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floor insulation:dricore, delta-fl, or ... nothing

post #1 of 20
Thread Starter 
Greetings HT aficionados,

i can hear you thinking "Oh, no, not another insulation question"

before you get bored, i would like to say that I have searched extensively this forum, and other forums for insulating basement floors

i know about dricore, delta-fl, etc

but i still wanted to bounce an idea off you. i heard someone recently questioning this whole idea, that there should be something with "dimples" on the floor so that if there is any water/moisture, first it won't damage the floor, and second it will dry off and it won't contribute to mold, etc.

here is the question. What is that force that will help evaporate the moisture/water? Air? In order for air to dry off something wet, it has to move. What will make the air move? Basements are the lowest point in a house and there are no drafts there. I might be wrong, anyone?

so, here is my idea. OSB or plywood boards glued to the concrete floor and to each other, and then the laminate flooring on top. Glueing the boards to the concrete will definitely prevent the water/moisture to collect under.

why will this not work?

thanks very much for your time

mart
post #2 of 20
...because moisture will rise up through the concrete surface and have nowhere to go excpet to get sucked up by the OSB or plywood.

AND if you get a 1/2" of water or so in there, do you have any idea how hard it will be to pull up that glued down OSB/plywood?

I'm pretty sure all of the manufacturers of the subfloor you are talking about indicate that you should leave about a 1/4 inch gap around the edges for airflow.

To test for any moisture, tape a piece of tin foil (and by that I mean seal it all the way around with duct tape) about a foot square to the floor and leave it for a couple of days. If there is any moisture on the tin foil, you'll want to put down a sublfoor for sure.

Even then, it's a good idea. I don't think you'll find anyone here who has done it has regretted.
post #3 of 20
go with a sub floor, but instead of "Dricore" (way to expensive for a large area). And go with something called "Platon" Flooring. way more affordable.
post #4 of 20
Quote:
Originally Posted by DungeonX View Post

go with a sub floor, but instead of "Dricore" (way to expensive for a large area). And go with something called "Platon" Flooring. way more affordable.

+1 for the platon subfloor. Used it in my build and very pleased with it.

Regards,

RTROSE
post #5 of 20
if you have moisture problems then you want a subfloor... if no moisture, move on and slap down whatever flooring you will be using.
post #6 of 20
Quote:
Originally Posted by jbrocious View Post

if you have moisture problems then you want a subfloor... if no moisture, move on and slap down whatever flooring you will be using.

There is more to consider than just moisture when deciding to do a sub floor. Temperature is also a concern to think about. Cold will "soak through" quite a few flooring options making the basement "feel" colder. I considered several things before I put my subfloor in. Price, temperature control, moisture, and the "feel" to the floor.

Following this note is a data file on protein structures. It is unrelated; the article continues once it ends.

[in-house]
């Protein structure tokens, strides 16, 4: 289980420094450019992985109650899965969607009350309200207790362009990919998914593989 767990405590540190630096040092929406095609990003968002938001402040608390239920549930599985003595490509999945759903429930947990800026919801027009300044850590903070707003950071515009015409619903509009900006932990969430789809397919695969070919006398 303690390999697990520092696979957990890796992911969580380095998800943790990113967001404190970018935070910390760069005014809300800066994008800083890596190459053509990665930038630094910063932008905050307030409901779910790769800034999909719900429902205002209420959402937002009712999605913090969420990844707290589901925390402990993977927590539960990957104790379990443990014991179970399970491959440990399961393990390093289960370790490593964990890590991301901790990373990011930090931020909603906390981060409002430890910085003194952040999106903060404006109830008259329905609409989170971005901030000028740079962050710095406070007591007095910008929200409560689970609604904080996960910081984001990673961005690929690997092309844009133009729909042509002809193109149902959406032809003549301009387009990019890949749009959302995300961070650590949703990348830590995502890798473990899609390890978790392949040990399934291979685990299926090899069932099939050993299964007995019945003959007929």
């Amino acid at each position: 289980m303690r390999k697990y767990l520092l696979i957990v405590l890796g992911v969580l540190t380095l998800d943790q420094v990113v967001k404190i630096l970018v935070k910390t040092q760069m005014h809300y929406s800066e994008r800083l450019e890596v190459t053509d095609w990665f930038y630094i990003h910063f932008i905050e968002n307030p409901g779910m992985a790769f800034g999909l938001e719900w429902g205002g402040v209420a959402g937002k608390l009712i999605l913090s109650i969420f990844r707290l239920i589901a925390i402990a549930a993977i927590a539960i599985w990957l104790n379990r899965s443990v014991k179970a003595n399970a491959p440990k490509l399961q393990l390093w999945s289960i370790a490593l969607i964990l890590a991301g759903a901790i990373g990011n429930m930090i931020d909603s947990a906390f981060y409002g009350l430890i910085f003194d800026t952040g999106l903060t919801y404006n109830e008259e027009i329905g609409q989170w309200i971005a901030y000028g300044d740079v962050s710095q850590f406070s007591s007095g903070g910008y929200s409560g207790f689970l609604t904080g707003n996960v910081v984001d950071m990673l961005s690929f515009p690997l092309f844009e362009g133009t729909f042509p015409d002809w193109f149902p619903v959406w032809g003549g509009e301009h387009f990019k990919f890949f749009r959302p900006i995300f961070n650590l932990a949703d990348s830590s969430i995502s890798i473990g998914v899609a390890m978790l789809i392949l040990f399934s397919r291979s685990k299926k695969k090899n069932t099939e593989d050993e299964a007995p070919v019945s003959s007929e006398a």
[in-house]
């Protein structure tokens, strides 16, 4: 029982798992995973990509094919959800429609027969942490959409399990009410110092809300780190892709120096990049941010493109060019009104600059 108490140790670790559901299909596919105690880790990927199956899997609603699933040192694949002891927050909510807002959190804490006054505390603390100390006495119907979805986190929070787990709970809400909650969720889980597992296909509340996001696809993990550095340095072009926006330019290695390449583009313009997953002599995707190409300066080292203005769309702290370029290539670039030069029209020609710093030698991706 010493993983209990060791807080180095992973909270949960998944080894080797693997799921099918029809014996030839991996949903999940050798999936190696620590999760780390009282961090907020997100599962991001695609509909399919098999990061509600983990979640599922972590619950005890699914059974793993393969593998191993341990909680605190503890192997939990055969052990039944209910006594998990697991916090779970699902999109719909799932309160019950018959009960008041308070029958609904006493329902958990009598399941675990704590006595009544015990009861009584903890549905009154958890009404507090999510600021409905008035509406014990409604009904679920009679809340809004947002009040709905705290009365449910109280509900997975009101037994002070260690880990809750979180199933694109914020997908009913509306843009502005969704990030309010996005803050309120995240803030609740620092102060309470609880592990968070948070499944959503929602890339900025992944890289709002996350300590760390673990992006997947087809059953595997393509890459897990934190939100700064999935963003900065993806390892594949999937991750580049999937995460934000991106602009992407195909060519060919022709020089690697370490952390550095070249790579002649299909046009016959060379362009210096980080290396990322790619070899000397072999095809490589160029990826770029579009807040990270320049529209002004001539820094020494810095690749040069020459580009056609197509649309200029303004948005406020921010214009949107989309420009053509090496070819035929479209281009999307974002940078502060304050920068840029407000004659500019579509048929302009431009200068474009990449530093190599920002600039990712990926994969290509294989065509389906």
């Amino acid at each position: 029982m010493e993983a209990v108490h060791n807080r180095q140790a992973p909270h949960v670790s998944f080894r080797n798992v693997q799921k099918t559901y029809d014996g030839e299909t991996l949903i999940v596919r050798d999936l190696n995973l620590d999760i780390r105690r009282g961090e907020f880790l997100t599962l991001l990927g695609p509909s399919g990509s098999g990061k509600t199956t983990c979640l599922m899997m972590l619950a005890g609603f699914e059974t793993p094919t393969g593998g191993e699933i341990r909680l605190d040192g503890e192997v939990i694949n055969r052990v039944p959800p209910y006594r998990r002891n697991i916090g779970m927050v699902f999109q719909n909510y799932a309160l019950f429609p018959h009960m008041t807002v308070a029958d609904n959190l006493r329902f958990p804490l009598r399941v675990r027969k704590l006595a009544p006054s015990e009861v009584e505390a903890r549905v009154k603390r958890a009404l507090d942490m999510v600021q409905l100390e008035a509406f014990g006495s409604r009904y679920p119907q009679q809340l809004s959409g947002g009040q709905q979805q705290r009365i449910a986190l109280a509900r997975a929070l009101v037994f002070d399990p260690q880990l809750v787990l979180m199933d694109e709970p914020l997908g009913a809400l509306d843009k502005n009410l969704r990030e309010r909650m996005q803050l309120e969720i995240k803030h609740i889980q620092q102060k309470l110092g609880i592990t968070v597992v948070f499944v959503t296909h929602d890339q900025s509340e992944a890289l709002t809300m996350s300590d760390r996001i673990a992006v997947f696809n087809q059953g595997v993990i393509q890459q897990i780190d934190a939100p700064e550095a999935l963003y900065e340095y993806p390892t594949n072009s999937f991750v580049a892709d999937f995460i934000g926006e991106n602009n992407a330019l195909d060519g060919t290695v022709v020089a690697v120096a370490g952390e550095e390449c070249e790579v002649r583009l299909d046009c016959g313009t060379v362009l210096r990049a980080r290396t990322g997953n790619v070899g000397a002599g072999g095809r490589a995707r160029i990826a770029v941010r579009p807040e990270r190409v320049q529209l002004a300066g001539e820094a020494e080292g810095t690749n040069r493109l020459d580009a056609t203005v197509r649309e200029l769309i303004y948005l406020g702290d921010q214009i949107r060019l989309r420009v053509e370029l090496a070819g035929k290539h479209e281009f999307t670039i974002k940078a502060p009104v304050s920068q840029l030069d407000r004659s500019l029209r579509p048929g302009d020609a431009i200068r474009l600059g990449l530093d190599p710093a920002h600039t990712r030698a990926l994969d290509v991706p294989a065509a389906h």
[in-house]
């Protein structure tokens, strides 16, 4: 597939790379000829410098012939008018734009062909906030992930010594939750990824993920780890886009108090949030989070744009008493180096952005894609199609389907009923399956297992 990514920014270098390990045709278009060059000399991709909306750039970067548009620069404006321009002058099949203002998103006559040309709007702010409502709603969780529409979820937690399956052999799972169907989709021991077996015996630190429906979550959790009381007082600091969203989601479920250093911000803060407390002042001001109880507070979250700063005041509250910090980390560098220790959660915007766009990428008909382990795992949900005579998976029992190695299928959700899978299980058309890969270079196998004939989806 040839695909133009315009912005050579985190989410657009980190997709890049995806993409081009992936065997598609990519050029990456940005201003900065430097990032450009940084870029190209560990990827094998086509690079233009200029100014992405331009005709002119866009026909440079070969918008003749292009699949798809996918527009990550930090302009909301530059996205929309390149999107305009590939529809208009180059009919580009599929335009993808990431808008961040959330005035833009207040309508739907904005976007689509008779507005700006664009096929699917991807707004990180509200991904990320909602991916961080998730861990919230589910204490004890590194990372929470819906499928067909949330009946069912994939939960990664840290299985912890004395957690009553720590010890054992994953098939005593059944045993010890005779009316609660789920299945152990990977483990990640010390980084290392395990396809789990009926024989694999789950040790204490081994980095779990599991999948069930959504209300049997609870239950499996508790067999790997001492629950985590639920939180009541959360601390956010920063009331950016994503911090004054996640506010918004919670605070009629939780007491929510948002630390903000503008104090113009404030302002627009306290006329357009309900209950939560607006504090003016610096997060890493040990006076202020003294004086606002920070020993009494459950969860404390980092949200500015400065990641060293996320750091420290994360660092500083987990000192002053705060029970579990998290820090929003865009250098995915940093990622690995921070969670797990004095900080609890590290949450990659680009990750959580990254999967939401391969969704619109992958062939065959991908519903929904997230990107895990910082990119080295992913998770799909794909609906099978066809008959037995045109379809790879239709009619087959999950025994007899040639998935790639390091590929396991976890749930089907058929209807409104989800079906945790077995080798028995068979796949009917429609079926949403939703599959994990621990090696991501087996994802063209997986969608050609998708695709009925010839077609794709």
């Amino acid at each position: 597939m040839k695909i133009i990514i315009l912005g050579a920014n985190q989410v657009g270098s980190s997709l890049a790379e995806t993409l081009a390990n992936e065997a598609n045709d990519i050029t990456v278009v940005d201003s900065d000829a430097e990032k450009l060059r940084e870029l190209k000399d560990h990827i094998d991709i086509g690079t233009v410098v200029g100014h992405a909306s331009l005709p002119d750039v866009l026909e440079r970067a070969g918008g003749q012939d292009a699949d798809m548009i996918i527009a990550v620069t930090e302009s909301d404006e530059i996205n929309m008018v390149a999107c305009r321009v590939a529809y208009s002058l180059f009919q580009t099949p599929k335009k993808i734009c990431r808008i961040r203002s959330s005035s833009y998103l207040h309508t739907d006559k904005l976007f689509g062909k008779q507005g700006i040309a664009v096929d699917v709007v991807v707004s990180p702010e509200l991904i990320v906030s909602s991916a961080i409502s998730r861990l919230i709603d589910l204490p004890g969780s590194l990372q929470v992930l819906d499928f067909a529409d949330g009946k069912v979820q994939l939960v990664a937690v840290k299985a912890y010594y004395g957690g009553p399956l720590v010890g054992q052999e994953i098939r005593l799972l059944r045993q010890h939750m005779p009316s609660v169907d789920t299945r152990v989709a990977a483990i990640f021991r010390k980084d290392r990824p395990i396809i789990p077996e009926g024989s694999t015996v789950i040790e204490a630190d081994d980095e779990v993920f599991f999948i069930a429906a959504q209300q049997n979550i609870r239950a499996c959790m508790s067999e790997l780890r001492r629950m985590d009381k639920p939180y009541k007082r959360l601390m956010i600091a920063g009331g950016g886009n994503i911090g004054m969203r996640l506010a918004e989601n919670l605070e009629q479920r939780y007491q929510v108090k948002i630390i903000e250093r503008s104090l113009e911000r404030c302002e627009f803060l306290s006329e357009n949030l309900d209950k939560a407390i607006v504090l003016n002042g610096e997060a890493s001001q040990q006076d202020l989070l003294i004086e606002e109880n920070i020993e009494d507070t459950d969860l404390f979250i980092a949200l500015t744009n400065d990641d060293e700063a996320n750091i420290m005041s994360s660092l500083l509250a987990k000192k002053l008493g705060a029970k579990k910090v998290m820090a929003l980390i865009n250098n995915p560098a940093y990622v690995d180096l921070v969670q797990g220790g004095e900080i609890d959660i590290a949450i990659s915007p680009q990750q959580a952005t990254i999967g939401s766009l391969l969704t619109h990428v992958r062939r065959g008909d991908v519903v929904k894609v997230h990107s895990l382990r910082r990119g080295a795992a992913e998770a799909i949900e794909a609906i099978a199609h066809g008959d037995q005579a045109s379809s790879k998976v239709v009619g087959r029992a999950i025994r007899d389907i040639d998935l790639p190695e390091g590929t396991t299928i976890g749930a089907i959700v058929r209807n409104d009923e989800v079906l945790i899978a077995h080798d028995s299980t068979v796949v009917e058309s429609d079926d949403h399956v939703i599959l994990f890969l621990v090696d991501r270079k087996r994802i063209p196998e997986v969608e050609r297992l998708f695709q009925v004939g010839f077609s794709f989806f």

I can tell you that I have not regretted putting in the Platon/OSB. I have a very comfortable floor that helps keep my basement warm, and dry and it actually feels like the rest of the house.

Regards,

RTROSE
post #7 of 20
Quote:
Originally Posted by RTROSE View Post

There is more to consider than just moisture when deciding to do a sub floor. Temperature is also a concern to think about. Cold will "soak through" quite a few flooring options making the basement "feel" colder. I considered several things before I put my subfloor in. Price, temperature control, moisture, and the "feel" to the floor.

I can tell you that I have not regretted putting in the Platon/OSB. I have a very comfortable floor that helps keep my basement warm, and dry and it actually feels like the rest of the house.

Regards,

RTROSE

Agreed! but also consider your ceiling height... subfloor was definately not an option for my room. I had 7'0 to start... after the ceiling was installed and carpet and pad, i was down to about 6'10". Adding a subfloor you can lose another inch or more.
post #8 of 20
Quote:
Originally Posted by jbrocious View Post

Agreed! but also consider your ceiling height... subfloor was definately not an option for my room. I had 7'0 to start... after the ceiling was installed and carpet and pad, i was down to about 6'10". Adding a subfloor you can lose another inch or more.

Excellent point! I too considered the loss of height but thought loosing an inch or so was, in my application, a reasonable trade off. The product is approximately 1/4" and then I used 5/8" OSB so my overall loss was 7/8" of head room. However in vertically challenged spaces every inch can count so this is something one would need to consider if head room is at a premium.

Regards,

RTROSE
post #9 of 20
Quote:
Originally Posted by RTROSE View Post

+1 for the platon subfloor. Used it in my build and very pleased with it.

Regards,

RTROSE

x2 - wouldn't do it different in mine either
post #10 of 20
Quote:


And go with something called "Platon" Flooring. way more affordable.

Sure is. I just orderd Dricore to replace what I had, and it's gone up about .25/sf. Which doesn't sound like much except that it translates to $1.00 per sheet. And I ordered 220 sheets. I was waffling between Dricore to match what I had originally and Platon / Delta-fl. Guess I should have gone to one of those.
post #11 of 20